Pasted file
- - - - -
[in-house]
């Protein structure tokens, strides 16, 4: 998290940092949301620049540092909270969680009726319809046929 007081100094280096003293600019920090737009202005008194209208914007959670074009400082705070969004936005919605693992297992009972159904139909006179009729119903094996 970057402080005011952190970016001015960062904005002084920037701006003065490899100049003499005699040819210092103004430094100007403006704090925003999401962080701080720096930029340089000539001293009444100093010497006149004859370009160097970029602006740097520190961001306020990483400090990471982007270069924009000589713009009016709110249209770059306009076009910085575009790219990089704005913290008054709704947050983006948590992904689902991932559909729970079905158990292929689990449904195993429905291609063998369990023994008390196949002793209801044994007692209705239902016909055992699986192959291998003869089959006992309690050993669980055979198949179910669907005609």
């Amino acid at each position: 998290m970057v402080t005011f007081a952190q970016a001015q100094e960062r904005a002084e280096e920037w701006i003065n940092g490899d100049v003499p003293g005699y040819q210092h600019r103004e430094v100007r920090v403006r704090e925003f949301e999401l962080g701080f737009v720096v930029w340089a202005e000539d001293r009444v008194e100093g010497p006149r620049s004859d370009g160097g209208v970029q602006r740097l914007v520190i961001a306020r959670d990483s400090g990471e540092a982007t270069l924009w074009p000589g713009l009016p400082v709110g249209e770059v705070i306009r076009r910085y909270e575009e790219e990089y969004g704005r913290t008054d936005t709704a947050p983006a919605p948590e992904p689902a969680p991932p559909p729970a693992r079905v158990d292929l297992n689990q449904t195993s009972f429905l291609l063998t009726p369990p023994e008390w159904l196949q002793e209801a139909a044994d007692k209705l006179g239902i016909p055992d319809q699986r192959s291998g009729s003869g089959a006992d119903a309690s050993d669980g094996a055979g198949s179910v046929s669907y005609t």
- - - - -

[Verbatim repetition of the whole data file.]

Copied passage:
[in-house]
């Protein structure tokens, strides 16, 4: 998290940092949301620049540092909270969680009726319809046929 007081100094280096003293600019920090737009202005008194209208914007959670074009400082705070969004936005919605693992297992009972159904139909006179009729119903094996 970057402080005011952190970016001015960062904005002084920037701006003065490899100049003499005699040819210092103004430094100007403006704090925003999401962080701080720096930029340089000539001293009444100093010497006149004859370009160097970029602006740097520190961001306020990483400090990471982007270069924009000589713009009016709110249209770059306009076009910085575009790219990089704005913290008054709704947050983006948590992904689902991932559909729970079905158990292929689990449904195993429905291609063998369990023994008390196949002793209801044994007692209705239902016909055992699986192959291998003869089959006992309690050993669980055979198949179910669907005609």
């Amino acid at each position: 998290m970057v402080t005011f007081a952190q970016a001015q100094e960062r904005a002084e280096e920037w701006i003065n940092g490899d100049v003499p003293g005699y040819q210092h600019r103004e430094v100007r920090v403006r704090e925003f949301e999401l962080g701080f737009v720096v930029w340089a202005e000539d001293r009444v008194e100093g010497p006149r620049s004859d370009g160097g209208v970029q602006r740097l914007v520190i961001a306020r959670d990483s400090g990471e540092a982007t270069l924009w074009p000589g713009l009016p400082v709110g249209e770059v705070i306009r076009r910085y909270e575009e790219e990089y969004g704005r913290t008054d936005t709704a947050p983006a919605p948590e992904p689902a969680p991932p559909p729970a693992r079905v158990d292929l297992n689990q449904t195993s009972f429905l291609l063998t009726p369990p023994e008390w159904l196949q002793e209801a139909a044994d007692k209705l006179g239902i016909p055992d319809q699986r192959s291998g009729s003869g089959a006992d119903a309690s050993d669980g094996a055979g198949s179910v046929s669907y005609t």